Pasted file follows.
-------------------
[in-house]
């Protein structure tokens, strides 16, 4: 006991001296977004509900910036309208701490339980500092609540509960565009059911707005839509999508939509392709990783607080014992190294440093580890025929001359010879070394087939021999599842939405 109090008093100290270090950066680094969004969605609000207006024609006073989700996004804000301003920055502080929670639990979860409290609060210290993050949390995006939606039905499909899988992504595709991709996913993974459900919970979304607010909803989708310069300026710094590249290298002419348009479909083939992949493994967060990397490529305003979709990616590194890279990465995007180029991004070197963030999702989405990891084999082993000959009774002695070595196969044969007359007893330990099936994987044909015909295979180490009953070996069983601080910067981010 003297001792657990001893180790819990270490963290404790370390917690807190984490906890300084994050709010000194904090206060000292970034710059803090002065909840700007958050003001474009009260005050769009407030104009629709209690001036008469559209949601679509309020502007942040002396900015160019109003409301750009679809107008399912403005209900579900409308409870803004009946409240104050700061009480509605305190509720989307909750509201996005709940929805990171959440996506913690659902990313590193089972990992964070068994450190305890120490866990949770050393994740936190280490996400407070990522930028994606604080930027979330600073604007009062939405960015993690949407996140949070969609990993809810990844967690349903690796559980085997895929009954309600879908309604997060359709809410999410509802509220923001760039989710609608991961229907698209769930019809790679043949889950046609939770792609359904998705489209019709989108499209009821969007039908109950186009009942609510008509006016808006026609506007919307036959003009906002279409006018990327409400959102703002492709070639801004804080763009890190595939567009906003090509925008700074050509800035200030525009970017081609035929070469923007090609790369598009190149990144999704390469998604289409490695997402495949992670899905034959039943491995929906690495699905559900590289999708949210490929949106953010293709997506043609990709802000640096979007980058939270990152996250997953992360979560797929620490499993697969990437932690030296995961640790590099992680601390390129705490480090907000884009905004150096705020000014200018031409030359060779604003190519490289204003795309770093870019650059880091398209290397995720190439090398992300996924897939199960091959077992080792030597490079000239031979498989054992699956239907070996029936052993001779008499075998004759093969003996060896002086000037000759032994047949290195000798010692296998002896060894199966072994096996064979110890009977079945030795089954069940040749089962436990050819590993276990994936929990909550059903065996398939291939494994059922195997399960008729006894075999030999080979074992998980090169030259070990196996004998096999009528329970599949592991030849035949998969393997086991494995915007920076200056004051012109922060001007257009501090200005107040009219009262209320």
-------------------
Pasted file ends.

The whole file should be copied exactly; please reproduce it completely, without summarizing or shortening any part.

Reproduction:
[in-house]
């Protein structure tokens, strides 16, 4: 006991001296977004509900910036309208701490339980500092609540509960565009059911707005839509999508939509392709990783607080014992190294440093580890025929001359010879070394087939021999599842939405 109090008093100290270090950066680094969004969605609000207006024609006073989700996004804000301003920055502080929670639990979860409290609060210290993050949390995006939606039905499909899988992504595709991709996913993974459900919970979304607010909803989708310069300026710094590249290298002419348009479909083939992949493994967060990397490529305003979709990616590194890279990465995007180029991004070197963030999702989405990891084999082993000959009774002695070595196969044969007359007893330990099936994987044909015909295979180490009953070996069983601080910067981010 003297001792657990001893180790819990270490963290404790370390917690807190984490906890300084994050709010000194904090206060000292970034710059803090002065909840700007958050003001474009009260005050769009407030104009629709209690001036008469559209949601679509309020502007942040002396900015160019109003409301750009679809107008399912403005209900579900409308409870803004009946409240104050700061009480509605305190509720989307909750509201996005709940929805990171959440996506913690659902990313590193089972990992964070068994450190305890120490866990949770050393994740936190280490996400407070990522930028994606604080930027979330600073604007009062939405960015993690949407996140949070969609990993809810990844967690349903690796559980085997895929009954309600879908309604997060359709809410999410509802509220923001760039989710609608991961229907698209769930019809790679043949889950046609939770792609359904998705489209019709989108499209009821969007039908109950186009009942609510008509006016808006026609506007919307036959003009906002279409006018990327409400959102703002492709070639801004804080763009890190595939567009906003090509925008700074050509800035200030525009970017081609035929070469923007090609790369598009190149990144999704390469998604289409490695997402495949992670899905034959039943491995929906690495699905559900590289999708949210490929949106953010293709997506043609990709802000640096979007980058939270990152996250997953992360979560797929620490499993697969990437932690030296995961640790590099992680601390390129705490480090907000884009905004150096705020000014200018031409030359060779604003190519490289204003795309770093870019650059880091398209290397995720190439090398992300996924897939199960091959077992080792030597490079000239031979498989054992699956239907070996029936052993001779008499075998004759093969003996060896002086000037000759032994047949290195000798010692296998002896060894199966072994096996064979110890009977079945030795089954069940040749089962436990050819590993276990994936929990909550059903065996398939291939494994059922195997399960008729006894075999030999080979074992998980090169030259070990196996004998096999009528329970599949592991030849035949998969393997086991494995915007920076200056004051012109922060001007257009501090200005107040009219009262209320």